Sarah Childress was born in 1803 to Joel Childress, a prominent planter, merchant, and land speculator, and Elizabeth Whitsitt Childress—the third of their six children. Sarah was well educated for a woman of her time and place, attending the exclusive Moravians’ Salem Academy in Winston-Salem, North Carolina in 1817, one of the few institutions of higher learning available to women in the early 19th century.
Sarah met James Polk while both were receiving instruction from Samuel P. Black in Murfreesboro, Tennessee; he was 19, she was 12. Several years later James began courting her. Legend says Andrew Jackson called her “wealthy, pretty, ambitious, and intelligent,” and urged James K. Polk to marry her. In 1823 the two became engaged, and on January 1, 1824, Sarah Childress, aged 20, married James Polk, aged 28, at the plantation home of the bride’s parents near Murfreesboro. The Polks had no children of their own, but raised a niece, Marshall Tate Polk (1831–1884) as their personal ward. After her husband’s death, Mrs. Polk assumed guardianship of an orphaned niece, Sarah Polk Jetton (1847–1924), and raised the girl as her own.
In physical appearance, Sarah was fairly tall, with black hair that was parted in the middle and worn in ringlets, dark brown eyes and olive complexion. She had prominent teeth that caused her to tighten her lips, giving her a disapproving look, though she was admired as a “noble” beauty. She usually dressed in vibrant blues, reds and maroons, that suited her dark coloring.
During Polk’s political career, Sarah assisted her husband with his speeches, gave him advice on policy matters and played an active role in his campaigns. In Washington as congressman’s wife during the administrations of John Quincy Adams, Andrew Jackson, and Martin Van Buren, Mrs. Polk very much enjoyed her social duties. In 1830 she risked a breach with Jackson, her husband’s mentor, by taking part in the social ostracism of Peggy Eaton, during the Petticoat Affair, although she continued to greet Eaton, unlike Vice President John C. Calhoun’s wife, Floride Calhoun, and most of the cabinet members’ wives.
In 1845, Sarah Polk became the 11th First Lady of the United States She was lively, charming, intelligent, and a good conversationalist. President Polk at times discussed policy matters with her. While she enjoyed politics, she also cautioned Polk, whose health was never robust, against overwork. A devout Presbyterian, as First Lady she banned dancing, card games, and hard liquor at official receptions and refused to attend horse races or the theatre. When she attended the Inaugural Ball, she did not dance. She hosted the first annual Thanksgiving dinner at the White House.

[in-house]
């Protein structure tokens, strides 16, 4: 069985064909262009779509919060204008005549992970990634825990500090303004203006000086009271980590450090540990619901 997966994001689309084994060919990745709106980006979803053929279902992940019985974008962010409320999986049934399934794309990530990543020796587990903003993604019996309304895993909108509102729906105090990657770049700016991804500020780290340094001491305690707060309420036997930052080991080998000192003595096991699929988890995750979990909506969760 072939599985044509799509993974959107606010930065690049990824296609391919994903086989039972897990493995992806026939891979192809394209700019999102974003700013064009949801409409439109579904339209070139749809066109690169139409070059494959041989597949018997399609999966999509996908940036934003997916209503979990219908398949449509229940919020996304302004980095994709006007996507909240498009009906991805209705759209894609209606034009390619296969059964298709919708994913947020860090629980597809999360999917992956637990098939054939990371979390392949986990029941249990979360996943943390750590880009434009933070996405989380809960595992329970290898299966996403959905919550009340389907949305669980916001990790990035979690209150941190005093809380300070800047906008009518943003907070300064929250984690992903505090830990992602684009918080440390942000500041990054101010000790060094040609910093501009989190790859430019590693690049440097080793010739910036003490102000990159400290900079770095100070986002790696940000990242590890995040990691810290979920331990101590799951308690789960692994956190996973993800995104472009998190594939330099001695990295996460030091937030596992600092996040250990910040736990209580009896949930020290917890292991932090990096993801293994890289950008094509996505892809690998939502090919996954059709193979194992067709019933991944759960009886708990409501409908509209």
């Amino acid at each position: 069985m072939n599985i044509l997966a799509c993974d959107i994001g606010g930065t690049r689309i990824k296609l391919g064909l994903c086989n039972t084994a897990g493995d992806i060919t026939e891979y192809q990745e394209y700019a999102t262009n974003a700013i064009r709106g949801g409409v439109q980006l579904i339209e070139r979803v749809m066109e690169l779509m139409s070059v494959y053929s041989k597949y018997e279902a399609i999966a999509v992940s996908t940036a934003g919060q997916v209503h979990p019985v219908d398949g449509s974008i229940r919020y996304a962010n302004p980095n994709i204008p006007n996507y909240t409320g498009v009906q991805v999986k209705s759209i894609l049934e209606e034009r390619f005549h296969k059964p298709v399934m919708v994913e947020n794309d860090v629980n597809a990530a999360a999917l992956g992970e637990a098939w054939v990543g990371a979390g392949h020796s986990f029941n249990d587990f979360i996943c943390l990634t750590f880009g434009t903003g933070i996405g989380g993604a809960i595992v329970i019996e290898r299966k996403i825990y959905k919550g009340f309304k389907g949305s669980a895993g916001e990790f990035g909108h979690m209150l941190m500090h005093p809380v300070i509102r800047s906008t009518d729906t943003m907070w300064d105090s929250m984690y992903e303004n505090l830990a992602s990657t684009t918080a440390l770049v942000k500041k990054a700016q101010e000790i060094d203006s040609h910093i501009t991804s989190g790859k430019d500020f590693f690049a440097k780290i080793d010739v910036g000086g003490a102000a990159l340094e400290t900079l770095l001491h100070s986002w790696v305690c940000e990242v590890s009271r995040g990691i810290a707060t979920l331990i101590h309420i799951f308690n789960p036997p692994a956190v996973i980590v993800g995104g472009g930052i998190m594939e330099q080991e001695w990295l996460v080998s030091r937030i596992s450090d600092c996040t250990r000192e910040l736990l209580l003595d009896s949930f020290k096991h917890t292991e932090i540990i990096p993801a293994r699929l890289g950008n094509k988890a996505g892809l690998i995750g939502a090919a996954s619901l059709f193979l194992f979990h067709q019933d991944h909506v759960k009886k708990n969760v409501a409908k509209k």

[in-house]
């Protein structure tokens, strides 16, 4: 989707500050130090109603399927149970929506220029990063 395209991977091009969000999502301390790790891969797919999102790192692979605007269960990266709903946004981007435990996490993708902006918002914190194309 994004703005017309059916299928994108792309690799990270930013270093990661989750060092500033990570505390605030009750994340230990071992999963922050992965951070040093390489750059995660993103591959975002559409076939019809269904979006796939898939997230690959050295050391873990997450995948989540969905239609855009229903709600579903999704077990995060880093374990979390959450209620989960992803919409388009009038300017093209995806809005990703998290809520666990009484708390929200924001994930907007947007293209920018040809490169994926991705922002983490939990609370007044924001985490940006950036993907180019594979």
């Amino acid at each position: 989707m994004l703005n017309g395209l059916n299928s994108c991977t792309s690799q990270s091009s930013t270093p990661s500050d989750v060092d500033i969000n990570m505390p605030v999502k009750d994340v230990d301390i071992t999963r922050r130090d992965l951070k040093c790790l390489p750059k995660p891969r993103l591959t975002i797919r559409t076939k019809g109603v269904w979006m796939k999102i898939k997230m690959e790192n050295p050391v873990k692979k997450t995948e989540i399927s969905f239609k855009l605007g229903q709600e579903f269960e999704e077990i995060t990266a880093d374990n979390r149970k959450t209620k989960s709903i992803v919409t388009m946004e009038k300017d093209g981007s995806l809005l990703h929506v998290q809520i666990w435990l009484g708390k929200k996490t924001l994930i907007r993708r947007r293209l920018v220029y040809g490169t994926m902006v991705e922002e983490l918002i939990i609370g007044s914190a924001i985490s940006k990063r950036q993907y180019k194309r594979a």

Unlike Julia Tyler’s waltzes, the Polk entertainments were sedate and sober affairs which earned the First Lady the nickname “Sahara Sarah”. Although some accounts stated that the Polks never served wine, a Congressman’s wife “recorded in her diary details of a four-hour dinner for forty at the White House—glasses for six different wines, from pink champagne to ruby port and sauterne, ‘formed a rainbow around each plate.'”
After attending the inauguration of James Polk’s successor, Zachary Taylor, on March 6, 1849, he and Sarah left by horse and carriage to their new home “Polk Place” in Nashville, Tennessee. Three months later, James Polk died, having had the shortest retirement of any former U.S. President. The United States government granted her a yearly pension of $5,000. During the American Civil War, she was officially neutral, but indicated sentiments in favor of preserving the Union during periodic visits to her home by several Union Army commanders, including Don Carlos Buell, George Henry Thomas, Ulysses S. Grant, and William T. Sherman. Sarah Polk lived at Polk Place for 42 years, the longest retirement and widowhood of any former US First Lady, and always wore black. She died on August 14, 1891, at age 87, and was buried next to the president at their home in Nashville and was later reinterred with him at the Tennessee State Capitol.
Only 41 when her husband became president, she outlived several of her successors including Margaret Taylor, Abigail Fillmore, Jane Pierce, Mary Todd Lincoln, Eliza Johnson and Lucy Webb Hayes. Only a handful of first ladies have lived longer — Anna Harrison, Barbara Bush, Edith Bolling Wilson, Betty Ford, Lady Bird Johnson, Nancy Reagan, and Bess Truman.
- September, 04, 1803
- Murfreesboro, Tennessee
- August, 14, 1891
- Nashville, Tennessee
- Tennessee State Capitol Building and Grounds
- Nashville, Tennessee